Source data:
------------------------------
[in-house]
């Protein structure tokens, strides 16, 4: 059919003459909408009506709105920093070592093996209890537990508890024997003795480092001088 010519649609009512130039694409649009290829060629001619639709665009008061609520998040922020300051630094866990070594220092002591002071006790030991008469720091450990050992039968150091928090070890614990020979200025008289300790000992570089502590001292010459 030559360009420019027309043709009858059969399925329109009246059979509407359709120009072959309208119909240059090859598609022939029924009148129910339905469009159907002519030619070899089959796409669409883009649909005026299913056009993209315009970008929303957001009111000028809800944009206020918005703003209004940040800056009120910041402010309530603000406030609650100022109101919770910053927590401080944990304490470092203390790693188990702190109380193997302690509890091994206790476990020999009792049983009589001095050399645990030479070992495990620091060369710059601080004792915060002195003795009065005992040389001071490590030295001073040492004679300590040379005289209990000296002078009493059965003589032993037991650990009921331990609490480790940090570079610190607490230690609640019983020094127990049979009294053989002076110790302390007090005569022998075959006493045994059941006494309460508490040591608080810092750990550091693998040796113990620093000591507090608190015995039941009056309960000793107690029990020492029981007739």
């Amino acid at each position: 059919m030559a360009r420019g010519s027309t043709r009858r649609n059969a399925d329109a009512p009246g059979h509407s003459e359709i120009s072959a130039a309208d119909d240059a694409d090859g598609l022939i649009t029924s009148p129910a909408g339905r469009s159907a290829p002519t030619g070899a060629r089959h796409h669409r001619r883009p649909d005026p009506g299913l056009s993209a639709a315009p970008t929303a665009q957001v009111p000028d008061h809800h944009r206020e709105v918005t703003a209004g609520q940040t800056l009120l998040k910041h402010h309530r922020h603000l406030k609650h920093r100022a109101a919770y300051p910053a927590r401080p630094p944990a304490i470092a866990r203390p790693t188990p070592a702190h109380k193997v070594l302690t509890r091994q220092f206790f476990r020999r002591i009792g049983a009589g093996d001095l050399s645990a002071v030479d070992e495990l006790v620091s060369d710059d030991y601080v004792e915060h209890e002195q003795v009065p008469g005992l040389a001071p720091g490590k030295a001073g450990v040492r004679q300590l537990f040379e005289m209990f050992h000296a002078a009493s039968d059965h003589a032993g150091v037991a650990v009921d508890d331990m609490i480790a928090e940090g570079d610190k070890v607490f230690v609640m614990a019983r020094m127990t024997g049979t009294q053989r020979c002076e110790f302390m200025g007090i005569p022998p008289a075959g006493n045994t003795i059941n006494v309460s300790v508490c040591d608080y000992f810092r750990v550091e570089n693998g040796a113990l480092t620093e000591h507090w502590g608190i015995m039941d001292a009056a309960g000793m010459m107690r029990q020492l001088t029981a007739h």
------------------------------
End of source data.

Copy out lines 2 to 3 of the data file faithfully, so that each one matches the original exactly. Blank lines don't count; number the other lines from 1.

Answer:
């Protein structure tokens, strides 16, 4: 059919003459909408009506709105920093070592093996209890537990508890024997003795480092001088 010519649609009512130039694409649009290829060629001619639709665009008061609520998040922020300051630094866990070594220092002591002071006790030991008469720091450990050992039968150091928090070890614990020979200025008289300790000992570089502590001292010459 030559360009420019027309043709009858059969399925329109009246059979509407359709120009072959309208119909240059090859598609022939029924009148129910339905469009159907002519030619070899089959796409669409883009649909005026299913056009993209315009970008929303957001009111000028809800944009206020918005703003209004940040800056009120910041402010309530603000406030609650100022109101919770910053927590401080944990304490470092203390790693188990702190109380193997302690509890091994206790476990020999009792049983009589001095050399645990030479070992495990620091060369710059601080004792915060002195003795009065005992040389001071490590030295001073040492004679300590040379005289209990000296002078009493059965003589032993037991650990009921331990609490480790940090570079610190607490230690609640019983020094127990049979009294053989002076110790302390007090005569022998075959006493045994059941006494309460508490040591608080810092750990550091693998040796113990620093000591507090608190015995039941009056309960000793107690029990020492029981007739």
């Amino acid at each position: 059919m030559a360009r420019g010519s027309t043709r009858r649609n059969a399925d329109a009512p009246g059979h509407s003459e359709i120009s072959a130039a309208d119909d240059a694409d090859g598609l022939i649009t029924s009148p129910a909408g339905r469009s159907a290829p002519t030619g070899a060629r089959h796409h669409r001619r883009p649909d005026p009506g299913l056009s993209a639709a315009p970008t929303a665009q957001v009111p000028d008061h809800h944009r206020e709105v918005t703003a209004g609520q940040t800056l009120l998040k910041h402010h309530r922020h603000l406030k609650h920093r100022a109101a919770y300051p910053a927590r401080p630094p944990a304490i470092a866990r203390p790693t188990p070592a702190h109380k193997v070594l302690t509890r091994q220092f206790f476990r020999r002591i009792g049983a009589g093996d001095l050399s645990a002071v030479d070992e495990l006790v620091s060369d710059d030991y601080v004792e915060h209890e002195q003795v009065p008469g005992l040389a001071p720091g490590k030295a001073g450990v040492r004679q300590l537990f040379e005289m209990f050992h000296a002078a009493s039968d059965h003589a032993g150091v037991a650990v009921d508890d331990m609490i480790a928090e940090g570079d610190k070890v607490f230690v609640m614990a019983r020094m127990t024997g049979t009294q053989r020979c002076e110790f302390m200025g007090i005569p022998p008289a075959g006493n045994t003795i059941n006494v309460s300790v508490c040591d608080y000992f810092r750990v550091e570089n693998g040796a113990l480092t620093e000591h507090w502590g608190i015995m039941d001292a009056a309960g000793m010459m107690r029990q020492l001088t029981a007739h």